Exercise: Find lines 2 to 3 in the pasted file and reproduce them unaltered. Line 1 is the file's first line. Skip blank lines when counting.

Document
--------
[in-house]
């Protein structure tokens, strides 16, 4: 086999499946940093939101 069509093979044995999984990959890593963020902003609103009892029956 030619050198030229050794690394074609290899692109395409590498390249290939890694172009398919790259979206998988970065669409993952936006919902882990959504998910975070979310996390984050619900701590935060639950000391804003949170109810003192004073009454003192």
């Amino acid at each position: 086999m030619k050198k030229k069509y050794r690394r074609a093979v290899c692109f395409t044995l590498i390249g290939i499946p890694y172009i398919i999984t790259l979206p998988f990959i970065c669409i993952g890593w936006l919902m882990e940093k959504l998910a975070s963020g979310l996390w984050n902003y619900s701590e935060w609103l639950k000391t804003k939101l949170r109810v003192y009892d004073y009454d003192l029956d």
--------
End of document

């Protein structure tokens, strides 16, 4: 086999499946940093939101 069509093979044995999984990959890593963020902003609103009892029956 030619050198030229050794690394074609290899692109395409590498390249290939890694172009398919790259979206998988970065669409993952936006919902882990959504998910975070979310996390984050619900701590935060639950000391804003949170109810003192004073009454003192």
């Amino acid at each position: 086999m030619k050198k030229k069509y050794r690394r074609a093979v290899c692109f395409t044995l590498i390249g290939i499946p890694y172009i398919i999984t790259l979206p998988f990959i970065c669409i993952g890593w936006l919902m882990e940093k959504l998910a975070s963020g979310l996390w984050n902003y619900s701590e935060w609103l639950k000391t804003k939101l949170r109810v003192y009892d004073y009454d003192l029956d």